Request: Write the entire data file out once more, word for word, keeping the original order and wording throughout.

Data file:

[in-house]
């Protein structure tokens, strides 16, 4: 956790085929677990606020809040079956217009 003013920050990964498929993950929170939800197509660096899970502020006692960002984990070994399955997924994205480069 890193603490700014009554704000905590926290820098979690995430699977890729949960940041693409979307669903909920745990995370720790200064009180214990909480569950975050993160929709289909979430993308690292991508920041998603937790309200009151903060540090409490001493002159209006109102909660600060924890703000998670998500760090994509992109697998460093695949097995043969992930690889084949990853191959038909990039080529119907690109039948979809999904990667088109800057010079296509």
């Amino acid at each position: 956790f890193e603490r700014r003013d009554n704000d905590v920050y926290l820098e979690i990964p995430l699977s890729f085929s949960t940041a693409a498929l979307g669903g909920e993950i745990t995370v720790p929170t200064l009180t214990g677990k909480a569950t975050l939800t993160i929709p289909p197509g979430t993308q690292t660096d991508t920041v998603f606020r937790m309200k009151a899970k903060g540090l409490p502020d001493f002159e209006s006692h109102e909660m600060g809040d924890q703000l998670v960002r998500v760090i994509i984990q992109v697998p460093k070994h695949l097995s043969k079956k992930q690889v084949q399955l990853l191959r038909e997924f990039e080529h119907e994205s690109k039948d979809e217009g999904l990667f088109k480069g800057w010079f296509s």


[in-house]
């Protein structure tokens, strides 16, 4: 956790085929677990606020809040079956217009 003013920050990964498929993950929170939800197509660096899970502020006692960002984990070994399955997924994205480069 890193603490700014009554704000905590926290820098979690995430699977890729949960940041693409979307669903909920745990995370720790200064009180214990909480569950975050993160929709289909979430993308690292991508920041998603937790309200009151903060540090409490001493002159209006109102909660600060924890703000998670998500760090994509992109697998460093695949097995043969992930690889084949990853191959038909990039080529119907690109039948979809999904990667088109800057010079296509």
């Amino acid at each position: 956790f890193e603490r700014r003013d009554n704000d905590v920050y926290l820098e979690i990964p995430l699977s890729f085929s949960t940041a693409a498929l979307g669903g909920e993950i745990t995370v720790p929170t200064l009180t214990g677990k909480a569950t975050l939800t993160i929709p289909p197509g979430t993308q690292t660096d991508t920041v998603f606020r937790m309200k009151a899970k903060g540090l409490p502020d001493f002159e209006s006692h109102e909660m600060g809040d924890q703000l998670v960002r998500v760090i994509i984990q992109v697998p460093k070994h695949l097995s043969k079956k992930q690889v084949q399955l990853l191959r038909e997924f990039e080529h119907e994205s690109k039948d979809e217009g999904l990667f088109k480069g800057w010079f296509s």